Winning a retender contract when you’re not the incumbent is like persuading a customer to switch bank accounts
How long have you been with your bank? How often do you see adverts on TV with better incentives and products for why you should switch? Do you ever do it? What would it take until you do?
Bank A: Their interest rates are competitive. Their mobile banking, chat features and wait times are acceptable. They keep your money safe.
Bank B: They overcharged you on an overdraft fee 10 years ago, but they quickly put it right. They also gave you a good deal on your mortgage and home insurance because you bank with them. They only target you with products that may be useful based on your spending habits and give you great cashback deals. Someone cloned your card and spent £500 in TK Maxx, you called them, got through quickly, and they sent out a new card and reimbursed you within 24 hours.
Bank C: Their wait times on the phone are long. They only contact you when they want to sell you something. You never hear from them otherwise. They never send you your bank statements on time, and you’ve been asking them to switch to paperless for about a year, but they still keep coming through the post. They once lost every penny in your account and it took three months to sort out, and multiple efforts from you to prove you weren’t to blame.
Which one would make you switch?
Bank A is the general status quo that most clients experience. Bank B is a service that is rarer and when you find it, you’ll overlook the odd small error. Bank C is enough to make you switch!
“I have no idea if the incumbent is doing a good job or not”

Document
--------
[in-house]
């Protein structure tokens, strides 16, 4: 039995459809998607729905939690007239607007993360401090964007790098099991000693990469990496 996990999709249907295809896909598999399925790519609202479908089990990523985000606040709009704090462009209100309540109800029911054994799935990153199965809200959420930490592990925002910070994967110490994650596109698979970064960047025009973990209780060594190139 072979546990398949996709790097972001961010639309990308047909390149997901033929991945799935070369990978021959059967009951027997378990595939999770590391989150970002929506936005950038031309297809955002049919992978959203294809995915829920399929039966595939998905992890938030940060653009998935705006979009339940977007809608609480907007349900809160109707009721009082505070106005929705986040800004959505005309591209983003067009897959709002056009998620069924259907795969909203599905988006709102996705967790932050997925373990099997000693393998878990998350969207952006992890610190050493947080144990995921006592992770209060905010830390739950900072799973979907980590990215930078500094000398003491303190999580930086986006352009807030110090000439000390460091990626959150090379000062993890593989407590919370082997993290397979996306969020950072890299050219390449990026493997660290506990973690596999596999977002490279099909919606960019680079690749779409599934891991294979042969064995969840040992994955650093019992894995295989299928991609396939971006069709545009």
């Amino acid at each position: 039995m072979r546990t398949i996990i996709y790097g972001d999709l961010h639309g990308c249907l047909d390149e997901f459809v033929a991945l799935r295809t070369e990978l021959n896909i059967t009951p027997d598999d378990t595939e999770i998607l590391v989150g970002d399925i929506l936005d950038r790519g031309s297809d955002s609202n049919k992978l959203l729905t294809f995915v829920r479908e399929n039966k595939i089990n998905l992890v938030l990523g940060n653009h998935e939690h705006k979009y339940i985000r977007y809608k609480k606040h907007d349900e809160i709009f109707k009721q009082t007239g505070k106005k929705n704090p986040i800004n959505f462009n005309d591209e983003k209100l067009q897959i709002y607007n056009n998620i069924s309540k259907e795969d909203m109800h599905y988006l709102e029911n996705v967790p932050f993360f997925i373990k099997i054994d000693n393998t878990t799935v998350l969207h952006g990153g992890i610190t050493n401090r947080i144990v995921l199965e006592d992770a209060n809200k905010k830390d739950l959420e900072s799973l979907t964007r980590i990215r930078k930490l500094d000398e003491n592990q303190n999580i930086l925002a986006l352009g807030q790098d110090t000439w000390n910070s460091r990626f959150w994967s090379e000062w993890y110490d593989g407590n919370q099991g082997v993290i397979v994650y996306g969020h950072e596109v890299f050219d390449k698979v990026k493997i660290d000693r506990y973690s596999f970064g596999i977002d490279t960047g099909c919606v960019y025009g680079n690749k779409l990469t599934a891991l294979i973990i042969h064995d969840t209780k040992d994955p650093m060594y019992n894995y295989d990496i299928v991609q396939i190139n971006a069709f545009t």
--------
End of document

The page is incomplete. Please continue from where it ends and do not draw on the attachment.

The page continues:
If you have no idea, why are you bidding? The tender should never be your first contact with the client (see the previous article Would your target client hire you to look after their kids?). You have to know them well enough to learn how their incumbent is performing. The main client and incumbent relationship might be between two childhood friends, golfing buddies, ex-colleagues. Relationships as strong as these are hard to break up once they are already in.
When to bid on a retender
Your best shot at winning a new contract when there is an incumbent:
- The incumbent is doing a really bad job – Not just a few mishaps here and there. That would still be too much of a pain to change (remember your bank account!).
- The main client contact has left the business – This leaves the relationship open to build a new one.
- A new client contact joins – This contact will already have their favourites and will want to bring them in. If that’s you, the door is wide open.
- You submit a knock-out tender – 70% of your ability to win a tender relies on everything you do before the tender lands. You must nail this AND submit an amazing tender response that focuses squarely on their challenges and objectives and offers them valuable solutions and evidence.
So next time you are umming and aaahing over your decision to bid for a contract when there is an incumbent, remember this – what would make you switch bank accounts?
For more advice on winning business contact Alison on firstname.lastname@example.org